Teen pregnancies declined in Minnesota in 2022 after increasing in 2021, easing concerns that the COVID-19 pandemic had upset decades of progress on teen and adolescent sexual health.

University of Minnesota experts were surprised by the rapid turnaround, but they said it was a testament to sexual education programs at schools and clinics that were shut down early in the pandemic but eventually restored. The annual number of births among females 15 to 19 had yo-yoed in the 2020-2022 time frame from 2,395 to 3,024 to 2,428, according to the U's adolescent sexual health report.

"It really was just a one-year blip," said Jill Farris, an author of the report who directs a U center for adolescent sexual health training and education. "Of course, we'll keep our eye on things, but I would expect for next year and subsequent years for the trend to continue in a downward fashion."

Teen pregnancies have declined more than 70% in Minnesota since 1990.


Whether teens had more sex amid the pandemic is unclear, because Minnesota only surveys students every three years on their social and health behaviors and has no data for 2020 and 2021. Sexual activity had been declining for years, but Farris said it wouldn't be surprising if it briefly increased during the pandemic, when teens endured periodic school closures and lost access to part-time jobs and extracurricular activities that can otherwise occupy their time.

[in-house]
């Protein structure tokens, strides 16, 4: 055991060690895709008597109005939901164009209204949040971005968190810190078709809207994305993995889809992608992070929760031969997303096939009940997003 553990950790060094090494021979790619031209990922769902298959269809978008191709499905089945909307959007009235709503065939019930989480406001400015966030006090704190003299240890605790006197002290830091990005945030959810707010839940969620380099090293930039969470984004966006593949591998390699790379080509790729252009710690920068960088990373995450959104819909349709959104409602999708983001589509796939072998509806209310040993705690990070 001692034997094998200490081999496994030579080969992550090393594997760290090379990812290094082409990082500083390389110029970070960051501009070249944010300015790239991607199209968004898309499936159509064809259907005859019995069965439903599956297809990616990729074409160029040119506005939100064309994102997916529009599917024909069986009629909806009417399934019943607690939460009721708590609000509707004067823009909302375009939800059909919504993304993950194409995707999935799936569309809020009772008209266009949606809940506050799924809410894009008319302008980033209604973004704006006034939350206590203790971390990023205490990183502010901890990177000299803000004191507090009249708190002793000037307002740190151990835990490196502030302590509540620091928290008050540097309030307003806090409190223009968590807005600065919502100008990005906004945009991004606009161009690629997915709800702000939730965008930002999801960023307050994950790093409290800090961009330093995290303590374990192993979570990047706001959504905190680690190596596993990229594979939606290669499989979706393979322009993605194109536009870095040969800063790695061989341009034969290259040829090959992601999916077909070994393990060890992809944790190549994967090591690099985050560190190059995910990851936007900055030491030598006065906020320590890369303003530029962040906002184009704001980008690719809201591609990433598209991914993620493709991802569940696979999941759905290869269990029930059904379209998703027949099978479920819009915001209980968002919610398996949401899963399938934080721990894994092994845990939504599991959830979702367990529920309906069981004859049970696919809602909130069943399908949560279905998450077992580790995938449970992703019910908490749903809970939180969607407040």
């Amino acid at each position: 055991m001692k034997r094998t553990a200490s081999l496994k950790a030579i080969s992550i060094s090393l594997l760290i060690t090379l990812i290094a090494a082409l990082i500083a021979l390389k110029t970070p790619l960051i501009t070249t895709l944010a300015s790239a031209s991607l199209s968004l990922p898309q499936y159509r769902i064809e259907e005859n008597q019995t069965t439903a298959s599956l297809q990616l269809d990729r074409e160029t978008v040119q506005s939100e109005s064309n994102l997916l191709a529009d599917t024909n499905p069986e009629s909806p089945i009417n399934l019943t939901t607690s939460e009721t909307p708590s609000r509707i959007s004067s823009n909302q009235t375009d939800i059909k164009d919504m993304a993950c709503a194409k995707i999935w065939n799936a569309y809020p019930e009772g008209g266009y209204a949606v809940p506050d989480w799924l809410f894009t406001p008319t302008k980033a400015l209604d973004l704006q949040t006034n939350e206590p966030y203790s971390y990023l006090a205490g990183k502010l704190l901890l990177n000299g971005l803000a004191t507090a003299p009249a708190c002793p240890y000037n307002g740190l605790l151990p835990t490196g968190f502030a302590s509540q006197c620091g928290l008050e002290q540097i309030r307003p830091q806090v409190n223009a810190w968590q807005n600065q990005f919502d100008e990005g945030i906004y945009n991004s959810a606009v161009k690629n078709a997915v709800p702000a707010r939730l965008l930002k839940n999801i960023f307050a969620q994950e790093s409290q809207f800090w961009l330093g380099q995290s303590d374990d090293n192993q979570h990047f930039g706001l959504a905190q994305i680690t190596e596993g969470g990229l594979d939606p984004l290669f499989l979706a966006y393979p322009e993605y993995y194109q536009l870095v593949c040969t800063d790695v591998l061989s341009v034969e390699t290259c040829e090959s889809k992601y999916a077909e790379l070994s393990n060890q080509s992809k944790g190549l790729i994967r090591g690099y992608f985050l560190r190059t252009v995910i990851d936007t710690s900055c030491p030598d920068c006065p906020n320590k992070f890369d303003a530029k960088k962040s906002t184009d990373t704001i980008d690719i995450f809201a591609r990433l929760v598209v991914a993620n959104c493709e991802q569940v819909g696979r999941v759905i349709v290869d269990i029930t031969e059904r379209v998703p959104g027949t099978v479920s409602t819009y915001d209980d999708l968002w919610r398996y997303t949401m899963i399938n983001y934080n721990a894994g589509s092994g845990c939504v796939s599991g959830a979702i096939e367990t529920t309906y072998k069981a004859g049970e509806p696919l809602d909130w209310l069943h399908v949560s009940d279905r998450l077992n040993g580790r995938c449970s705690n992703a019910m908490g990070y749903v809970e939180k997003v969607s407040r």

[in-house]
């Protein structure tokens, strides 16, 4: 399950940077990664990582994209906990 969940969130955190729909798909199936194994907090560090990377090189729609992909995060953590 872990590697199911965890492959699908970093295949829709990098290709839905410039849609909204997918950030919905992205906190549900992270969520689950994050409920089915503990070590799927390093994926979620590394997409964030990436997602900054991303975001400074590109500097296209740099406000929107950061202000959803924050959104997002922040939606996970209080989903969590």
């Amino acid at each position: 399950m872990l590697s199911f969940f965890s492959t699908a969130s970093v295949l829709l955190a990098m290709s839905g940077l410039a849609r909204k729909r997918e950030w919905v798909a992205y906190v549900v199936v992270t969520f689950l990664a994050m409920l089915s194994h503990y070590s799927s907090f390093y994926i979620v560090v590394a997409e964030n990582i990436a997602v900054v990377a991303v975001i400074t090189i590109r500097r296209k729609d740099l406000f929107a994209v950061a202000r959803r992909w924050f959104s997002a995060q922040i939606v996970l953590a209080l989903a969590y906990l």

"Even though we were in lockdown and people weren't supposed to be seeing folks outside their households, clearly those things still took place," she said.

Only 29% of 11th-graders reported in 2022 that they had ever had sex, down from 34% in 2019, according to survey data.

Teens lost some access to contraception when clinics and pharmacies reduced hours or limited appointments during the pandemic, which also could have played a role in the pregnancy data.

The pandemic-era trends differed slightly in Minnesota when it comes to teen births, which declined each year and reached a low of 1,496 in 2022. A separate state report showing a rise in abortions among teens in 2021 could explain why births didn't increase that year even though pregnancies did.

Teen birthrates declined more sharply among Minnesota's minority populations in 2022, but not enough to erase wide racial disparities. The teen birthrate remained six times higher for American Indians than for white Minnesotans and five times higher for the state's Hispanic population.

The data can raise as many questions as it answers, though. Teen abortions continued to rise in Minnesota in 2022, even though pregnancies and births declined. An abortion clinic moved across the North Dakota border to Moorhead that year, which likely played a role because its numbers didn't previously contribute to Minnesota's total. Clinic leaders also believe more women from other states listed Minnesota for their addresses because of legal concerns about bans imposed in their home states.

Sexually transmitted infections also continued to decline among teens through the pandemic years, the U report showed, but that could be partly due to a decline in testing. The state recalled many testing supplies early in the pandemic from clinics in order to repurpose them for COVID-19 testing.